Many issues of the Plastic Man title ran short 4-7 page Woozy Winks stories. Jack Cole appears to have written and drawn about half of these stories, the rest being created by other artists including Bart Tumey, Bill Ward, and Alex Kotzky.
Here’s a quivering quartet of 4-page Woozy stories that display flashes of the genius of Jack Cole.
Overall, the Woozy stories work as lighter fare in the Plastic Man books. Many of the stories have 3 tiers instead of 4, making them breezier. The writing is less complex and bizarre than the Jack Cole PLASTIC MAN stories in the same books. However, even in a light-hearted back-up filler story, Jack Cole could not keep his personal darkness at bay.
Plastic Man #34 (March 1952)
In 1952, Jack Cole changed his art style. Like many comic book artists of that time, Cole moved from a cartoony, screwball style to a more realistic and sober visual approach. This is especially evident in his Angles O’Day stories.
You can see that style in these stories, as well. Cole has a new way of drawing faces and bodies that represents a sort of toned-down caricature style.
Check out the corkscrew-tailed balloon in the splash panel – a sure “tell” that the story comes from the constantly inventive mind of Jack Cole.
Many of the Woozy stories featured Jack Cole babes, usually lusted after and chased relentlessly by the little fat man. In this story, Cole gives Woozy a girlfriend for this one story, but she is as goofy-looking as Woozy!
Plastic Man #35 (May 1952)
From his earliest days in comics, Jack Cole loved to draw water and fire. The third panel on page one, with the erupting, orgasmic geyser is an image Cole drew over and over in his work, usually as eruption volcanoes or spewing flasks. As are the gracefully waving flames. The middle tier on page two is a particularly great sequence, and contains another “eruption” image.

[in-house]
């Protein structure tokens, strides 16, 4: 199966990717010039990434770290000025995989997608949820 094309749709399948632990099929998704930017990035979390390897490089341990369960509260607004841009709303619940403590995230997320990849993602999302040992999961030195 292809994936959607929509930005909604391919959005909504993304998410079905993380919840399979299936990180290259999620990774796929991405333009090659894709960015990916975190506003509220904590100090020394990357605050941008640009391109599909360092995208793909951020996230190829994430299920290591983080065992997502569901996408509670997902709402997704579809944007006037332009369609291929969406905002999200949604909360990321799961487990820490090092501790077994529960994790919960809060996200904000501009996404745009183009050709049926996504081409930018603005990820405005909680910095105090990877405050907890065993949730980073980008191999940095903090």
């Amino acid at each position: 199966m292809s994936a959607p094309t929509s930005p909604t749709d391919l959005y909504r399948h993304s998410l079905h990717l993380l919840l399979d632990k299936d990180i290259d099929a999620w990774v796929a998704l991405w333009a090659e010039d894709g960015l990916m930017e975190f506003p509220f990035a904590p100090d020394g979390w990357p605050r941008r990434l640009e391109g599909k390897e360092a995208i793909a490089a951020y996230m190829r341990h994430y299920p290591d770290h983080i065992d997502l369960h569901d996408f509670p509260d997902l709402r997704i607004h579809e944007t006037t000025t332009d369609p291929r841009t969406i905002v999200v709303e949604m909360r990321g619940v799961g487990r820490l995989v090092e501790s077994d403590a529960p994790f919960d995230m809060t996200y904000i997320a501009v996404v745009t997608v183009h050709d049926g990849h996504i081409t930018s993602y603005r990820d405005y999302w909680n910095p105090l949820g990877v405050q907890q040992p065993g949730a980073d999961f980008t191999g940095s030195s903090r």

Plastic Man #37 (Sept 1952)
Girls, girls, girls! And water again. Cole also loved textile patterns. Woozy’s striped, comically old-fashioned swimsuit works the same visual magic as the prison-striped uniforms of Cole’s early 1940’s Death Patrol stories. But most of all, Woozy in this story resembles Cole’s other great super-hero satire: Burp the Twerp. Check out how Cole letters the word “darrrrling” in the splash panel speech balloon, with shrinking R’s. Wow. Always growing, Cole began to capture dialects and expressive intonations by varying the size, boldness, and slant of letters in his dialogue ballons.
Plastic Man #38 (November 1952)
This 4-page wonder presents us with yet another comically attempted suicide, a device that Cole – who killed himself in 1958 – disturbingly worked into a great many of his comic book stories. In this story, Woozy suffers extreme mood swings and has to find a reason to live. The script almost works as a philosophical search by the author to find an argument for continuing or ending one’s own existence. Did I say the Woozy stories are fun to read? Gulp!